India Semester Abroad

India Semester Abroad

University of Guelph

  An informal pre-departure orientation from a participant’s perspective.




Academic: Religions

UG India Semester 2008











You’ve guessed it!

Religions in India are diverse!

I know that this is getting repetitive by now, but more than almost any other nationality, Indians are characterized by the great variety of their faiths. India is a secular state, although religion has historically played a defining role in India’s identity and relations with other nations.

While the vast majority of Indians (80%) are Hindu, the other 1/5th of the population is comprised of Muslims (12%), Christians (2.3%), Sikhs (1.9%), and other groups (2.5%), including Buddhists, Jains and Parsis. In net amounts, India has one of the largest Muslim populations in the world. It is therefore a mistake to understand India just in terms of Hinduism. Real Indian culture is about the interaction and synergy of such different religions, including polytheism, monotheism, and atheism, and how they manage to coexist and interact within a single state.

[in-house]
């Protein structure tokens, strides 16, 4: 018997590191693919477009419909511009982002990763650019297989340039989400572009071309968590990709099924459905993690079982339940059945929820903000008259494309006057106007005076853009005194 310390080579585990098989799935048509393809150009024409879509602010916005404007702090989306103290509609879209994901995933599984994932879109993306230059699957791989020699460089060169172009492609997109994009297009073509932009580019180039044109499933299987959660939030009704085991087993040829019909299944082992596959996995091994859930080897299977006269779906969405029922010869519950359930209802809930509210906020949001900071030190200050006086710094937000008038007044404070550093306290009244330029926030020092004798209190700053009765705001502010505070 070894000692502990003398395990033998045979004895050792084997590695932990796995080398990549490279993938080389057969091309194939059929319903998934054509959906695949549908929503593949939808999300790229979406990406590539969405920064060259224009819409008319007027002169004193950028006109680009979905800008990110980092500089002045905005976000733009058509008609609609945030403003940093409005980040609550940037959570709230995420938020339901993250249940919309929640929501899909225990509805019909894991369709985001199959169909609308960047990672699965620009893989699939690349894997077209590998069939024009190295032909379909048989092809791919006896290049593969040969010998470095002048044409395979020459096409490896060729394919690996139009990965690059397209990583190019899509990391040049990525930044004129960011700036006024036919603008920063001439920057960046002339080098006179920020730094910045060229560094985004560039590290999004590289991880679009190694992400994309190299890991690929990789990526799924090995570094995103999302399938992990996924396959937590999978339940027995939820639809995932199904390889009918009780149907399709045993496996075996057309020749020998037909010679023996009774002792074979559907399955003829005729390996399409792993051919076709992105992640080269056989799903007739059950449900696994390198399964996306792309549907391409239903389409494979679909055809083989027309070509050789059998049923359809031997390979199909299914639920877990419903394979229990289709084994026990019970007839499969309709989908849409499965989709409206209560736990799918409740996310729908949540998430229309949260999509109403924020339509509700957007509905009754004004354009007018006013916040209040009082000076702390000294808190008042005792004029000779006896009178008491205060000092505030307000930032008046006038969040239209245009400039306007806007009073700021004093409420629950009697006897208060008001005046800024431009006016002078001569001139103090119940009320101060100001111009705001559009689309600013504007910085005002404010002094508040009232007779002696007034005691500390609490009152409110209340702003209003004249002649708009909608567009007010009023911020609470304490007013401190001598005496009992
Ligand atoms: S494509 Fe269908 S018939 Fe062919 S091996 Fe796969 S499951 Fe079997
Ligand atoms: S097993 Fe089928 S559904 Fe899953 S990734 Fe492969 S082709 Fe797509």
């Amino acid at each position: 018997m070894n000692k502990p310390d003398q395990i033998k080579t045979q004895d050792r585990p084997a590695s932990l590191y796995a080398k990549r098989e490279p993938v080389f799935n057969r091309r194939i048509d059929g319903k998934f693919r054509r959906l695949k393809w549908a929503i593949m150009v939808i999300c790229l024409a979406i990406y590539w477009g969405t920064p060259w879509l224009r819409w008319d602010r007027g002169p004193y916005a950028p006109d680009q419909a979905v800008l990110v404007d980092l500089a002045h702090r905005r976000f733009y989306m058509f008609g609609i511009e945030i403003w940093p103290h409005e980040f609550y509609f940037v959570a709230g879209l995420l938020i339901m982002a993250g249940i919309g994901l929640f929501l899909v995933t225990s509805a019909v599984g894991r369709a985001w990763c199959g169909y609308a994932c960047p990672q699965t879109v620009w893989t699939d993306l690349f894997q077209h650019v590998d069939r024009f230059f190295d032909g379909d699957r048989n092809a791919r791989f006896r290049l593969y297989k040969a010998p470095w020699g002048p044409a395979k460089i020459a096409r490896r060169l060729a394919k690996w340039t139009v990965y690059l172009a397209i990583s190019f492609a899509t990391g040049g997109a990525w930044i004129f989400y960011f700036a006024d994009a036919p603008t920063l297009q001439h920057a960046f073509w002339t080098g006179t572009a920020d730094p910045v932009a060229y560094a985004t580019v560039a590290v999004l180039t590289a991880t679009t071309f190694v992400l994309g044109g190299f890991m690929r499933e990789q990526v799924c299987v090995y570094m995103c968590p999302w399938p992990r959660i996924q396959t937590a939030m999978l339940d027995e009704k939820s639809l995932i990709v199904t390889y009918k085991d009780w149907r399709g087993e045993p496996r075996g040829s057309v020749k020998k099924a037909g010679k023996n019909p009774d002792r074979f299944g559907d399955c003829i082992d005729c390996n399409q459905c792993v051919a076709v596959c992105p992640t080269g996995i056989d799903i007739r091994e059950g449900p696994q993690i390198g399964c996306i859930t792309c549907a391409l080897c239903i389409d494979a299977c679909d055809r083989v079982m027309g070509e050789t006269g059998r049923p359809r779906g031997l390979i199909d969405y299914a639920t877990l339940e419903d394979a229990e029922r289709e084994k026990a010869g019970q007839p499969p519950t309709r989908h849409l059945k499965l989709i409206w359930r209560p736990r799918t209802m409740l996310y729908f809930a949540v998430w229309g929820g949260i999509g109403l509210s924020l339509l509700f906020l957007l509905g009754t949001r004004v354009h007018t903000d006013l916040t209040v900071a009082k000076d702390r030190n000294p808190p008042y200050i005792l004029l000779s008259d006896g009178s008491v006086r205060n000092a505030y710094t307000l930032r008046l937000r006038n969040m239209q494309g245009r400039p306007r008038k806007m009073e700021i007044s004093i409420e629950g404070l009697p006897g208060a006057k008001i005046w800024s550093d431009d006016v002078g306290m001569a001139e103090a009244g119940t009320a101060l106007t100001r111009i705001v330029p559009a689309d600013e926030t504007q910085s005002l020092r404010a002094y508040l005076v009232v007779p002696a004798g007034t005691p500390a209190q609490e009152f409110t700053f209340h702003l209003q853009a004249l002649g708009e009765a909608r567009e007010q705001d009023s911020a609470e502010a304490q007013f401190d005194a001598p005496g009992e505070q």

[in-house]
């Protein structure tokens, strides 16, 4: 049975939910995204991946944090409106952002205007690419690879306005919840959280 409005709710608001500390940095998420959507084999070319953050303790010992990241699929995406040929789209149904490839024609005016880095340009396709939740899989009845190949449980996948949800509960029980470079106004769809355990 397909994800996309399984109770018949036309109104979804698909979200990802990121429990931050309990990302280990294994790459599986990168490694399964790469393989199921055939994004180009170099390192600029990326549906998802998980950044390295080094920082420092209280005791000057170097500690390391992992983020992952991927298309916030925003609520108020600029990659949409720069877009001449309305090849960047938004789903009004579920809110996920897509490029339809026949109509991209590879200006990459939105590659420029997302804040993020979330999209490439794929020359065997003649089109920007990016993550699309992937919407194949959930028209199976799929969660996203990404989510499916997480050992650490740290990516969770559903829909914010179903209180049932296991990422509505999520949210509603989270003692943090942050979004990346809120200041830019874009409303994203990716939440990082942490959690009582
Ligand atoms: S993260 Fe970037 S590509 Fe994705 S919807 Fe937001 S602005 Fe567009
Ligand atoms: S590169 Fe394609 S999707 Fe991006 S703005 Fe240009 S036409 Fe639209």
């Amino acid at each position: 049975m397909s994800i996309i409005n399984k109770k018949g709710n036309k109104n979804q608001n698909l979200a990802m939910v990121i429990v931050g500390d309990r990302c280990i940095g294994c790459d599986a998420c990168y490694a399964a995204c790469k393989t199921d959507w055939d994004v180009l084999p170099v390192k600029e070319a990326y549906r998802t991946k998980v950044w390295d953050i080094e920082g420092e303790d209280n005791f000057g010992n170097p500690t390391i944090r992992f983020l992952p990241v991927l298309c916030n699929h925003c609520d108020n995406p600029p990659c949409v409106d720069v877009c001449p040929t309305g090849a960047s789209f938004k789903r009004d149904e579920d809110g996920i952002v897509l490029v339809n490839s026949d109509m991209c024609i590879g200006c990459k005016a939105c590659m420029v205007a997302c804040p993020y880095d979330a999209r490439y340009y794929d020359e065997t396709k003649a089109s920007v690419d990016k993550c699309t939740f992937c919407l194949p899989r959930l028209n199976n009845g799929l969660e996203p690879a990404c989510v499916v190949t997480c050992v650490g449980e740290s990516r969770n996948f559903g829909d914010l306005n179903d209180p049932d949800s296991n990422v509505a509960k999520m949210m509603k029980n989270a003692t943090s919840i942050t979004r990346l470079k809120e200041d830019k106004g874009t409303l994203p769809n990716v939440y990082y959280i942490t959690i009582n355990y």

What is amazing about Indian religion is not just the variety of faiths, but the number of major world religions that began in India. Hinduism is indigenous to India, and most Hindus still live in the region. Much later, Buddhism was founded when an Indian prince achieved enlightenment at Bodh Gaya. Sikhism, Jainism and Zoroastrianism also have their roots in India.

As you travel around India, religion is apparent everywhere. You can visit sacred sites throughout India for each of the major religions: bath in the holy river Ganges, meditate in the deer park at Sarneth, see the Golden Temple in Amritsar, or walk through the beautiful courtyard of the mosque at Fatehpur Sikri. Just remember that these are not just tourist attractions: to the other people there, they are some of the holiest place in the world. The same goes for buying souvenirs with religious iconography. Please have respect and keep in mind how your actions may appear to others.

Photo: All Hindus try to bath in the sacred Ganges river at least once in their life, which rinses them clean of all sins. The city of Varanasi, shown here, is one of the holiest places in India for Hindus.



These religions are too complex for me to justice to in the context of this website, so I recommend that you read about them from more knowledgeable sources!

Once again, the BBC comes through with an excellent resource! This pages offers an in-depth look at the six major world religions. The most relevant sections are Hinduism, Sikhism, and Islam.

For more on Hinduism, have a look at

If you are interested in the more obscure religions, check out or look at for more links than you'll ever be able to follow!



Updated: 2006 November 16